You may have tried one or all of these strategies when trying to get your child to take medicine, but experts are warning against them.
Be it cough medicine for kids, paracetamol for teething pains or any other type of paediatric medication, we’re probably familiar with the evasive tactics of our little ones.
The problem, according to NPS MedicineWise, a health and medical educational organisation funded by the Australian government, is that our “creative” techniques for trying to get our kids to take their medicines may be the cause of poisoning in little ones.
Should you mix medicines with milk or juice for children?
“Among questions such as how much of the medicine to give, how to encourage the child to take the medicine and where to safely store it, we have also heard questions like ‘Can I mix this medicine with juice or yoghurt?’ and ‘Can I bake it into a cupcake?’,” says NPS MedicineWise spokeswoman and pharmacist Sarah Spagnardi.
When it comes to mixing medicine with food, the answer, according to health experts, is a resounding no.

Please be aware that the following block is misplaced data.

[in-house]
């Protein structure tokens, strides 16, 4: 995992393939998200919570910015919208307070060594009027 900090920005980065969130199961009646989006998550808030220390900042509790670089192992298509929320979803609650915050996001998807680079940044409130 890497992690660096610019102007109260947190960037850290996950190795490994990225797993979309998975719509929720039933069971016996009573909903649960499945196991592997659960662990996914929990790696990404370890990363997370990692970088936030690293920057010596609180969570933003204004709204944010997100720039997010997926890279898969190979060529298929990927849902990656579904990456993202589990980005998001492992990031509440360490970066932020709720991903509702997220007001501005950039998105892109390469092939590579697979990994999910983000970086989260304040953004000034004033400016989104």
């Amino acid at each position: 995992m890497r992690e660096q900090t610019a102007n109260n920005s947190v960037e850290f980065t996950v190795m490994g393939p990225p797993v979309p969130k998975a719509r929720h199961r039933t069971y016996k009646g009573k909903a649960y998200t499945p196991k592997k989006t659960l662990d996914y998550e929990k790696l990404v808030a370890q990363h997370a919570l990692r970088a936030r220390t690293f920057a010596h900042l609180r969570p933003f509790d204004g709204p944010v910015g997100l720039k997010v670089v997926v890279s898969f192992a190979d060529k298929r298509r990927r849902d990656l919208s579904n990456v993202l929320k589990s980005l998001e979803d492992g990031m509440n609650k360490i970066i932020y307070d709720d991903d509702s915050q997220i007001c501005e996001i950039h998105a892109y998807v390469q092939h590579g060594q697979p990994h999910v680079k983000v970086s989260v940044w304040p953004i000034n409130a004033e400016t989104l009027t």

“If the child only consumes half of that thing, you don’t know what portion of the dose they’re actually getting,” says Emma Di Michiel, a clinical nurse educator from the Sydney Children’s Hospital.
Other key tips include:
- Read the label and know the active ingredient
- Dose your child according to age and weight—know your child’s current body weight, and always ask a health professional if you’re unsure of the correct dose
- When using a syringe to give medicine, put it in the side of the mouth towards the back teeth, and use small squirts
- Keep track of the medicines you’re using in a diary, log or Medicines List.
The following videos also provide more helpful tips on what you should and shouldn’t do when giving medicines to kids.
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